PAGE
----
This is motivated from an exercise in real analysis:

Prove that $C([0,1])$ is not dense in $L^\infty([0,1])$.

My **first question** is how $C([0,1])$ is identified as a *subset* of $L^\infty([0,1])$? (I think one would never say something like "$A$ is (not) dense in $B$" if $A$ is not even a *subset* of $B$. )

First of all, $L^\infty([0,1])$ is defined as a quotient space, but $C([0,1])$ is a set of functions:

$$

C([0,1]):=\{f:[0,1]\to{\Bbb R}\mid f \ \text{is continuous}\}. \tag{1}

$$

I think one should also take $C([0,1])$ as

$$

C([0,1]):=\{f:[0,1]\to{\Bbb R}|f\sim g \ \text{for some g where g is continuous on}\ [0,1]\} \tag{2}

$$

where $f\sim g$ if only if $f=g$ almost everywhere. But I've never read any textbook (PDE, measure theory, or functional analysis, etc) that defines $C([0,1])$ (or more generally $C(X)$ where $X\subset{\Bbb R}$ is compact) in this way before.

**Second question**: Could anyone come up with a reference with such definition?

[EDITED:]The original title doesn't reflect my point. I've changed it accordingly.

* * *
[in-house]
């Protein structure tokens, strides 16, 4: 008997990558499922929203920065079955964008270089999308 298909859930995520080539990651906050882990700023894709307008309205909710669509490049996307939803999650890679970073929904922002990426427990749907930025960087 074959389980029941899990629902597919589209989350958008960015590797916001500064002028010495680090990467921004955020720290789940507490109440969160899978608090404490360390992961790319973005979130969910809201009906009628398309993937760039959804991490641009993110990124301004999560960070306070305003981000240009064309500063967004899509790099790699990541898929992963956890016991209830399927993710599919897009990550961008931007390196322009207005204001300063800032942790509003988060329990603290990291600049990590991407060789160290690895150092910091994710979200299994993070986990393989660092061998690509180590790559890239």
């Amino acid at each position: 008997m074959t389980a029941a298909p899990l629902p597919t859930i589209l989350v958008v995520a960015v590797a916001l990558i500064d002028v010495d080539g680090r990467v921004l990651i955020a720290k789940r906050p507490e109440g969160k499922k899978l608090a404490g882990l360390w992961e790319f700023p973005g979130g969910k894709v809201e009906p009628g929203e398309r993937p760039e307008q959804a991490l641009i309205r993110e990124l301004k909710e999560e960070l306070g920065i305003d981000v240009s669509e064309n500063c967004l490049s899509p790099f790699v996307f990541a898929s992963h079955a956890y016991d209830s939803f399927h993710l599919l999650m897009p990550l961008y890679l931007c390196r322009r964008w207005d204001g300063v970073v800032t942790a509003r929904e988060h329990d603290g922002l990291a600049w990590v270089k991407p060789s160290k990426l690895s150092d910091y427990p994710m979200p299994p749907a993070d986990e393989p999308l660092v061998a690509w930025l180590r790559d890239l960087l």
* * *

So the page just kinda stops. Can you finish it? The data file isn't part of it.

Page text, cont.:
[EDITED:] Some thoughts after reading the comments and answers:

When one regards $C([0,1])$ as a subset of $L^\infty([0,1])$, (1) is not correct, and (2) would be not correct either. The final version I can come up with is

$$

C([0,1]):=\{f:[0,1]\to{\Bbb R}|f\sim g \ \text{for some g where g is continuous on}\ [0,1]\}\big/\sim.

\tag{3}

$$

## Best Answer

You can actually identify $C([0,1])$ and $C([0,1])/\sim$ because, two continuous fonctions who agree almost everywhere are equal.

Indeed, let $f,g \in C([0,1])$ be such that $A = \{x\in [0,1]\mid f(x) \neq g(x)\}$ is negligible. Then $A$ must have an empty interior, so its complementary is dense in $[0,1]$. The function $h = f-g$ is continuous, hence $h([0,1]) = h(\overline{[0,1]\setminus A}) \subset \overline{h([0,1]\setminus A)} = \{0\}$. This proves that $f=g$.

If you want to be really rigorous, it would be better to say that the natural injection $C([0,1]) \hookrightarrow \mathcal{L}^\infty([0,1])$ factorizes with $\sim$, so that it induces an injection $C([0,1]) \hookrightarrow L^\infty([0,1])$. That way, $C([0,1])$ is identified with the image of this injection.